Ask the trade: How are you adapting your bike retail business?

For the first issue of the CyclingIndustry.News Trade Journal we opened with one heck of a question; What might bike retail look like in just a few years from now and how can store owners adapt their businesses to meet some of the unprecedented challenges facing the traditional retailer.

For part two of this series we gather the thoughts of four very different bike shop owners, focusing on adaptation in the face industry of change. To read part one, click here.


How have you adapted your business to market conditions in the last three years and how do you plan to going forwards?

Mick Murphy, Mickey Cranks

We intend to be flexible. Every year we write a new strategy and marketing plan. We’ll work with the distributors and brands that support us and ditch the deadwood that clear their leftover stock to the big online chains.

Kevin Moreland, Bainton Bikes
We’ve increased the range of hire bikes we offer and are now focusing on extending the hire range out into a wider national range. Some exciting news to come here!

Anonymous retailer, Leeds

We have set up a second workshop so we can increase our throughput. I know this is about the future of the independents but I can’t help but mention this; I think the manufacturers are finally cottoning on to the fact that letting a few outlets sell your product at knock down prices is bad for your product. We won’t do buy-ins, ever. If a manufacturer wants a commitment from me then as far as I’m concerned they have no faith in their product.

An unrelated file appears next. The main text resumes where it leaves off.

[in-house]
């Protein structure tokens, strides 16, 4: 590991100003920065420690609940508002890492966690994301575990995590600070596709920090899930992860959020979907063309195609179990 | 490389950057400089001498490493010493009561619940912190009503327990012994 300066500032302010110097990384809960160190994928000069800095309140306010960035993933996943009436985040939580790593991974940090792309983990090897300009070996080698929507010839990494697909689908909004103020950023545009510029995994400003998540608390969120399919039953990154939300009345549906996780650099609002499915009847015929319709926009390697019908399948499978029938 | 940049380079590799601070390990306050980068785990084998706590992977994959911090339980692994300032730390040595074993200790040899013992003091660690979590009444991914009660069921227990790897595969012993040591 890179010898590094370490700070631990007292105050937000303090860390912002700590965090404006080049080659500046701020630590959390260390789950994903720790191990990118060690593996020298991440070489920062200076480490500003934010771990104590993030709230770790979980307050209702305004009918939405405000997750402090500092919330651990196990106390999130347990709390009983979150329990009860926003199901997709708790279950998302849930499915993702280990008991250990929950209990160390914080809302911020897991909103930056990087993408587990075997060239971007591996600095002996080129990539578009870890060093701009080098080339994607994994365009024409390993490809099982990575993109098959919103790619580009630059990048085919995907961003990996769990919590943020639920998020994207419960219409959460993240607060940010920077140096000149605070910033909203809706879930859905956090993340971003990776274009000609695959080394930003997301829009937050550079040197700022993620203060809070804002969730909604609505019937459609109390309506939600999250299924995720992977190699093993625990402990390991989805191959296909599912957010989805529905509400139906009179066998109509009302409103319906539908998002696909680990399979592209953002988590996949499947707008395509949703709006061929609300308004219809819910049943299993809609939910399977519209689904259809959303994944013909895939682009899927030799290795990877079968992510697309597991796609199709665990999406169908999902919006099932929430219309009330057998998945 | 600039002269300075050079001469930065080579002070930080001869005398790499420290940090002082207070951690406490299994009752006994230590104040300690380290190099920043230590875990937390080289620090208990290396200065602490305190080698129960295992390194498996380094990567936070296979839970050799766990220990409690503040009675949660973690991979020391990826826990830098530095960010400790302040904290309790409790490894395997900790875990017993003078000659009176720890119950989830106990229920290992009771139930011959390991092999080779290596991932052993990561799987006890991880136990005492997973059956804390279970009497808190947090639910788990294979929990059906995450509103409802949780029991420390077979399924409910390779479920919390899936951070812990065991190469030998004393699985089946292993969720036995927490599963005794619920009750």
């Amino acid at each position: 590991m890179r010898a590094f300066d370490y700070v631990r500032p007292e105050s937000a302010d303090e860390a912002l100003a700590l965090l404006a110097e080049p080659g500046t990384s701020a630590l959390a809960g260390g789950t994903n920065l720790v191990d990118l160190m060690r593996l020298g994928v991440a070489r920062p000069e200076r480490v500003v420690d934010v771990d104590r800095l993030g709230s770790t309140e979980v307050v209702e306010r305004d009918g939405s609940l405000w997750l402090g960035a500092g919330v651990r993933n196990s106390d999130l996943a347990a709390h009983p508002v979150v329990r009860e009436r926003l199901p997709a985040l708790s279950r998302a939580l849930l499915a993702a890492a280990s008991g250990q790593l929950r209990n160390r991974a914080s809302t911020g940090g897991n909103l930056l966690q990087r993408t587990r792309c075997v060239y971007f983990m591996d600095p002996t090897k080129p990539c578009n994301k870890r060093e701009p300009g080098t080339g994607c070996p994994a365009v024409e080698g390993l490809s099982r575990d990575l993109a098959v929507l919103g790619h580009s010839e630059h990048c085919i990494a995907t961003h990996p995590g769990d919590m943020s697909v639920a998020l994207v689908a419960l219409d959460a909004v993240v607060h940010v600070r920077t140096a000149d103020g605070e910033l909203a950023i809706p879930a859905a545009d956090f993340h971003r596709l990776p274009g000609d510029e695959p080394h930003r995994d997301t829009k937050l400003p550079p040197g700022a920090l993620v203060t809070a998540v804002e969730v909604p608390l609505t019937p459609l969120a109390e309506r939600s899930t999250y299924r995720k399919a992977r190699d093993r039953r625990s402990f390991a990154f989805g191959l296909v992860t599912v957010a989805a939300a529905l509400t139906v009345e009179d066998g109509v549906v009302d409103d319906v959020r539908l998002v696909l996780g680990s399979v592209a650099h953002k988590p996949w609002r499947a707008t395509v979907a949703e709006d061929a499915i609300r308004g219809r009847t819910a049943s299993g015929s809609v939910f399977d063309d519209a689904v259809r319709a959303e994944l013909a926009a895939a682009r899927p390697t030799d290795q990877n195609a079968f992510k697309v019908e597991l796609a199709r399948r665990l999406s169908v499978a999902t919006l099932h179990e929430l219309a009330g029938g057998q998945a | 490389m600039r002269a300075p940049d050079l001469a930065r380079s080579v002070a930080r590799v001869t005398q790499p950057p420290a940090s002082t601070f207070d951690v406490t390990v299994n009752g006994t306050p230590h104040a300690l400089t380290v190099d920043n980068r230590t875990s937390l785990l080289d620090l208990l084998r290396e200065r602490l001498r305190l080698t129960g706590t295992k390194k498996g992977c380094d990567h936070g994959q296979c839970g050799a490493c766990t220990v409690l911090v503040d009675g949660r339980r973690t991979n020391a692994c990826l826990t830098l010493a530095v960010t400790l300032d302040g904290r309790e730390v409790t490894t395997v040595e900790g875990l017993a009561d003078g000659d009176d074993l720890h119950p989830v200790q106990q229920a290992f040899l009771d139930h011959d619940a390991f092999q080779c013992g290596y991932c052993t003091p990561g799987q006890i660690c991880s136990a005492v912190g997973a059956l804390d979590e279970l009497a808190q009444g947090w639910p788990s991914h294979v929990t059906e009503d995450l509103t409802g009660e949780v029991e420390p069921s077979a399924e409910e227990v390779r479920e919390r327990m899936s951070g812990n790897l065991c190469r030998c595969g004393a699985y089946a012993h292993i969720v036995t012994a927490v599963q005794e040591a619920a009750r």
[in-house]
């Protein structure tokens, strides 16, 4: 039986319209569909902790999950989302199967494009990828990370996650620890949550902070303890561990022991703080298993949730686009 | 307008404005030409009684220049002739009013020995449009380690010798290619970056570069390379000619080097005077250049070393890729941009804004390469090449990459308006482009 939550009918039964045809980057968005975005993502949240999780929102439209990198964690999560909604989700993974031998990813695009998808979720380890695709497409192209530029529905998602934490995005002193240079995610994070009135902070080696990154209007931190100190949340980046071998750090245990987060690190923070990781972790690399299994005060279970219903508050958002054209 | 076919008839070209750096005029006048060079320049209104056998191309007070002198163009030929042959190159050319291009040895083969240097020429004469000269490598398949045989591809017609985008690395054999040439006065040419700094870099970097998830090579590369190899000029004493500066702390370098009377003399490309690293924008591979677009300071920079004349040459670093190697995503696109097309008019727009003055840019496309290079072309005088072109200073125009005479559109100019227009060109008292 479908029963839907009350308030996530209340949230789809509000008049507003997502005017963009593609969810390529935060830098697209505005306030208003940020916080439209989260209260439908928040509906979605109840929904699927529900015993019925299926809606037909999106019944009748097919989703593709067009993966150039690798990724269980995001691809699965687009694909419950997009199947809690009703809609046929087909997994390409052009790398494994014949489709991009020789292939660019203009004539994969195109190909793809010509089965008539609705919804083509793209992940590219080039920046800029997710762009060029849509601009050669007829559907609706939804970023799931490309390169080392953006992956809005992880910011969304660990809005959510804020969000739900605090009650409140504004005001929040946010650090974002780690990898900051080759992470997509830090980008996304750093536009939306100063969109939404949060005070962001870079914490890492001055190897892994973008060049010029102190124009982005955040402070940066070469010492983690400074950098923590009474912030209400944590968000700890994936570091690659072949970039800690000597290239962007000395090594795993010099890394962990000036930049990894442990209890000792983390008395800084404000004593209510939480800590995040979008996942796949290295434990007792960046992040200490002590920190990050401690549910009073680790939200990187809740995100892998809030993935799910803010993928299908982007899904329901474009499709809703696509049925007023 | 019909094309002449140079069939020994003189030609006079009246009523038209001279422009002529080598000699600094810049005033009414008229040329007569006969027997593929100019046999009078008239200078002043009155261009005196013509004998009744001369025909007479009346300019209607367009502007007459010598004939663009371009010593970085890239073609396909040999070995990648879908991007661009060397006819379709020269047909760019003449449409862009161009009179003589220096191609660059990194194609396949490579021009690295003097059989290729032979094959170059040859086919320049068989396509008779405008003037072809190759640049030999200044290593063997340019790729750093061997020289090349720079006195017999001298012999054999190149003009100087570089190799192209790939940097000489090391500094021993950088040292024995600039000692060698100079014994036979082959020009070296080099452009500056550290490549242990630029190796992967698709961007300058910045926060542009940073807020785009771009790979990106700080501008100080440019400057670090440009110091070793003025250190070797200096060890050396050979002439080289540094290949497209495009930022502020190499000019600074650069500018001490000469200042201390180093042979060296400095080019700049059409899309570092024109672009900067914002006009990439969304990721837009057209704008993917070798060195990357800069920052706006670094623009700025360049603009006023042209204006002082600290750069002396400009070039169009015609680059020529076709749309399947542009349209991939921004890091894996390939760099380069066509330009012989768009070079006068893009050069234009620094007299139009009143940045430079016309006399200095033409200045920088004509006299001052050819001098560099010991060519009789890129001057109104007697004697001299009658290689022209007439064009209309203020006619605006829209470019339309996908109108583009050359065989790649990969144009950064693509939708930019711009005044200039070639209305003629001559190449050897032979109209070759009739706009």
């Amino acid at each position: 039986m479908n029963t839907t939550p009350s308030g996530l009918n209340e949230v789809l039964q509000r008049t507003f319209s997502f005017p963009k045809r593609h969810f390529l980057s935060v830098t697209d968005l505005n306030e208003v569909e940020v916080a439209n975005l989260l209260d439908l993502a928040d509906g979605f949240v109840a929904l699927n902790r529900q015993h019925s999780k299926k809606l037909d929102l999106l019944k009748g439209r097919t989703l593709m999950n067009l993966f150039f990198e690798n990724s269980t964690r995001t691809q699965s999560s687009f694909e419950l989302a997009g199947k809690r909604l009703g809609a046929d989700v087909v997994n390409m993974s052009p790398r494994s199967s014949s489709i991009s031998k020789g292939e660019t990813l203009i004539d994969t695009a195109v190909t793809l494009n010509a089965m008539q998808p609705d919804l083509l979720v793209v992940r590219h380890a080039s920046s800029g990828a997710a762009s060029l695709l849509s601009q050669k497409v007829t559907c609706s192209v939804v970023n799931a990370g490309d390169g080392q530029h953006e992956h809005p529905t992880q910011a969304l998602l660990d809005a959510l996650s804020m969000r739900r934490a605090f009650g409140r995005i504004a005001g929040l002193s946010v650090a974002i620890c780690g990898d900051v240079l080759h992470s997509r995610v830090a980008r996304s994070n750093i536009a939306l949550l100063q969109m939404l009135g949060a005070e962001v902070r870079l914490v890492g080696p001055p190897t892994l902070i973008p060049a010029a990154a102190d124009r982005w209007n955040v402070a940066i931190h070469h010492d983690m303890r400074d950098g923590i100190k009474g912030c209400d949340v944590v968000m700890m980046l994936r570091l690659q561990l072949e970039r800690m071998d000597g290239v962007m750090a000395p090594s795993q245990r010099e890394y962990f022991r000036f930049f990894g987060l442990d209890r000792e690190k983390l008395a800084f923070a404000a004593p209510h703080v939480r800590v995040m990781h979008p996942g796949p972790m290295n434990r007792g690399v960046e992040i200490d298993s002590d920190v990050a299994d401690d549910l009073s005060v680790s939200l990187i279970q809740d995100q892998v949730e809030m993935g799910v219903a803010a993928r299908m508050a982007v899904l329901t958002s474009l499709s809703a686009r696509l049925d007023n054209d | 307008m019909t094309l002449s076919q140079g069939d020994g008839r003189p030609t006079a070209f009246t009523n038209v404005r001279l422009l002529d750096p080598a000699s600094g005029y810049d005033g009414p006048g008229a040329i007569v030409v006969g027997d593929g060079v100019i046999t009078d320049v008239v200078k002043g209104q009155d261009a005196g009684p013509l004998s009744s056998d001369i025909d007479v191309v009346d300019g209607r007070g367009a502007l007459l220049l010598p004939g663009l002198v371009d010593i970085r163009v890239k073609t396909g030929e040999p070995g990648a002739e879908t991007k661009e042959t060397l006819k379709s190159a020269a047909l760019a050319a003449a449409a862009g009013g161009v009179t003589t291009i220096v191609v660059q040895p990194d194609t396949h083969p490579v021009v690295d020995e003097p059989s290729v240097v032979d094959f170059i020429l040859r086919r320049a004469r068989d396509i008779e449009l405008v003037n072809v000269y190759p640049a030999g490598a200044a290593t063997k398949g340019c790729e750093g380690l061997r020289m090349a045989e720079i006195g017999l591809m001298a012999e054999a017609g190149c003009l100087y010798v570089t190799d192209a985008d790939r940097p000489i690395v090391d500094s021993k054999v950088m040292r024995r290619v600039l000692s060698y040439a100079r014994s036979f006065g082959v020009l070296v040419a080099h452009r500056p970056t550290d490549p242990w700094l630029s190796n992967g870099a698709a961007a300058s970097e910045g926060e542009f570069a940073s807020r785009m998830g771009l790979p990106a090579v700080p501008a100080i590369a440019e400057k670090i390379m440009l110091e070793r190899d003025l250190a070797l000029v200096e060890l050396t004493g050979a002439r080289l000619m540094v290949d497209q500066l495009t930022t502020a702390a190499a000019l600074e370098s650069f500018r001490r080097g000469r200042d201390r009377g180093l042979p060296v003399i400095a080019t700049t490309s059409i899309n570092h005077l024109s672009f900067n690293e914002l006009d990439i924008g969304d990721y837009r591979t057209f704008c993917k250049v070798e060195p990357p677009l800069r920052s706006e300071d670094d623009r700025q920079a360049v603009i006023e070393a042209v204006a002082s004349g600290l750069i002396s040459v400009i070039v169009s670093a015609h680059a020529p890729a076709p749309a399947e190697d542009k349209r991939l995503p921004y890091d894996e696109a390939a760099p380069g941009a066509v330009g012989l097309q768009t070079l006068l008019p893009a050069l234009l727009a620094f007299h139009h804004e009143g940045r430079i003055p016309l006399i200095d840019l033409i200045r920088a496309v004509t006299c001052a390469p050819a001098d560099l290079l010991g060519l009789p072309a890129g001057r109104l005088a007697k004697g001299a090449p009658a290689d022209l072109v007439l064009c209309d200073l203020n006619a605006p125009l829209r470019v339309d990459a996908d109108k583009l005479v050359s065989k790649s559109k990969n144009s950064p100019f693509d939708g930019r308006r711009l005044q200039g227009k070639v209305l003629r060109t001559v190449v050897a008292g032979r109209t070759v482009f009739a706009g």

Jon Askham, Kinetic Cycles
We know our market now and cater to it. Typically that means stocking more high-end product and a varied array of clothing, parts and accessories.  Listen to your customers, if you see a trend of asking for a product, stock it. Obviously be careful and don’t load yourselves up, but do give the people what they want. Also, electric bikes; like them or loath them, sales are on the up and it’s a bandwagon well worth jumping on.

How big a part will mobile play and do mobileyou foresee it to be financially viable for the long-run?

Mick Murphy, Mickey Cranks
Mobile currently is no threat to IBDs. CyclingIndustry.News recently ran an article on Beeline Bikes’ mobile franchise in the USA, which has a fleet of 31 vans. On the face of it, this sounds impressive, but when you consider you could fit the UK in the USA 40 times over, then 31 vans is like have one in the UK, so us IBDs are not quaking in our boots just yet.

Anonymous retailer, Leeds
I’ve looked at this and the prices that the trade currently charge for work performed, well I can’t get it to add up. A van on the road, staff, insurance; I just can’t see the UK cycling community willing to pay what mobile will need to charge to be profitable. That Velofix thing makes me laugh. In my opinion, the only folk making any money out of that will be head office. A local mobile mechanic here has just gone bricks and mortar because “all I got was the Tesco shit heaps that bike shops priced out of the door…”

Jon Askham, Kinetic Cycles
Tricky to say, but it’s not something we see ourselves getting involved with at this time.


To read part one of this series, asking; Can the traditional bike shop survive industry evolution?, click here.